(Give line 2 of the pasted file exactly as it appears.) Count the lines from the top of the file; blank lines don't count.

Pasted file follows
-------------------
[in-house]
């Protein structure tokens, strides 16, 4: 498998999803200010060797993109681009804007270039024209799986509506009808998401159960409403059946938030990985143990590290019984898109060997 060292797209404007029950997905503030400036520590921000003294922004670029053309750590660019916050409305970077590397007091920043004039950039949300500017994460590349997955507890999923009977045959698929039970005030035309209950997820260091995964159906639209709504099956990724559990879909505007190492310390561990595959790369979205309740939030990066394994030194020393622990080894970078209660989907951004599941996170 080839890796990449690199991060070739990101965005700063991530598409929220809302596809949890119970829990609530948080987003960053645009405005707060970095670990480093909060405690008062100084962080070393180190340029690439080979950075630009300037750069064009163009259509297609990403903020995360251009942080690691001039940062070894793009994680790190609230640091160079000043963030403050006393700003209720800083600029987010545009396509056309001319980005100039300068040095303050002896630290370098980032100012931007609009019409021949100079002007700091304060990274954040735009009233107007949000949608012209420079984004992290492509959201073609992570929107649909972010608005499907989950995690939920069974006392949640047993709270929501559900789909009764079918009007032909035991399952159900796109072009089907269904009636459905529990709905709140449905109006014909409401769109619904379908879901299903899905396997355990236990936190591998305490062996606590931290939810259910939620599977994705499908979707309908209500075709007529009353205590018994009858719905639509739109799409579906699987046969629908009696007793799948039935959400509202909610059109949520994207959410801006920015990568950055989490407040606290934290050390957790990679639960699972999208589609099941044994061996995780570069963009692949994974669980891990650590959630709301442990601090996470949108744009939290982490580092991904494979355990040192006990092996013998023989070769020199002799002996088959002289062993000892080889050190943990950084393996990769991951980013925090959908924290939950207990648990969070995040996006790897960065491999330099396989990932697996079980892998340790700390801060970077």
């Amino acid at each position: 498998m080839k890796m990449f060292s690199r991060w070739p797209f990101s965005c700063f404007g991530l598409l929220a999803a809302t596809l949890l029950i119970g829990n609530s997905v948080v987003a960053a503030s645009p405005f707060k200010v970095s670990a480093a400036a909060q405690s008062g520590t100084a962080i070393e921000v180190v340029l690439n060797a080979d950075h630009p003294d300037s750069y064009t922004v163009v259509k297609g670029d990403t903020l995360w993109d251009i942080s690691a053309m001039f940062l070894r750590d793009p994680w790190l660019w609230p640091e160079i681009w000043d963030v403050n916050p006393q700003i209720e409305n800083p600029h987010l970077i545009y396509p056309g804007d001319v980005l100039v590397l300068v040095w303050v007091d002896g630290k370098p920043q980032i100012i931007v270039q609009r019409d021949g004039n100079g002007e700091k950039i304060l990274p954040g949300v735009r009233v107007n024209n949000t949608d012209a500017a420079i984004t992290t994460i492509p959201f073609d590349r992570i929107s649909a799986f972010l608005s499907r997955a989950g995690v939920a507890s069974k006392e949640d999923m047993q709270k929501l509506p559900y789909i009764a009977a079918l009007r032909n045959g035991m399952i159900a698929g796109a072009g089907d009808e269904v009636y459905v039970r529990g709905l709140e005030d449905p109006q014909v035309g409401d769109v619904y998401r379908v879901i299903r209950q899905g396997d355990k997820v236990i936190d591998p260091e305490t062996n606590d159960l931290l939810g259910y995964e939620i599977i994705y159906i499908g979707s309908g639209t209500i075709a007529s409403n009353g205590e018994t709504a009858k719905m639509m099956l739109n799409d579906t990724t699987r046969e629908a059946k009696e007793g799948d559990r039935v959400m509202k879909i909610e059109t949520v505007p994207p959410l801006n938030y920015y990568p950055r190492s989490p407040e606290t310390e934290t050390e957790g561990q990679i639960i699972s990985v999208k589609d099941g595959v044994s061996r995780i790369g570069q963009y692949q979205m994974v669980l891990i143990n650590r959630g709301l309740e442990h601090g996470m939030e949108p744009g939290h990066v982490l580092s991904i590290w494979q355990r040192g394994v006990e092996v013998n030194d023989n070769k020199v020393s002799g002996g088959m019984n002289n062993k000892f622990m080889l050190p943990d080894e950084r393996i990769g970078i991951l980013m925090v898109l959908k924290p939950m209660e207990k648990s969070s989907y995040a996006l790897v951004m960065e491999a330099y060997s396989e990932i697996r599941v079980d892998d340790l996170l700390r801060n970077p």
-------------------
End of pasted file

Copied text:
């Protein structure tokens, strides 16, 4: 498998999803200010060797993109681009804007270039024209799986509506009808998401159960409403059946938030990985143990590290019984898109060997 060292797209404007029950997905503030400036520590921000003294922004670029053309750590660019916050409305970077590397007091920043004039950039949300500017994460590349997955507890999923009977045959698929039970005030035309209950997820260091995964159906639209709504099956990724559990879909505007190492310390561990595959790369979205309740939030990066394994030194020393622990080894970078209660989907951004599941996170 080839890796990449690199991060070739990101965005700063991530598409929220809302596809949890119970829990609530948080987003960053645009405005707060970095670990480093909060405690008062100084962080070393180190340029690439080979950075630009300037750069064009163009259509297609990403903020995360251009942080690691001039940062070894793009994680790190609230640091160079000043963030403050006393700003209720800083600029987010545009396509056309001319980005100039300068040095303050002896630290370098980032100012931007609009019409021949100079002007700091304060990274954040735009009233107007949000949608012209420079984004992290492509959201073609992570929107649909972010608005499907989950995690939920069974006392949640047993709270929501559900789909009764079918009007032909035991399952159900796109072009089907269904009636459905529990709905709140449905109006014909409401769109619904379908879901299903899905396997355990236990936190591998305490062996606590931290939810259910939620599977994705499908979707309908209500075709007529009353205590018994009858719905639509739109799409579906699987046969629908009696007793799948039935959400509202909610059109949520994207959410801006920015990568950055989490407040606290934290050390957790990679639960699972999208589609099941044994061996995780570069963009692949994974669980891990650590959630709301442990601090996470949108744009939290982490580092991904494979355990040192006990092996013998023989070769020199002799002996088959002289062993000892080889050190943990950084393996990769991951980013925090959908924290939950207990648990969070995040996006790897960065491999330099396989990932697996079980892998340790700390801060970077």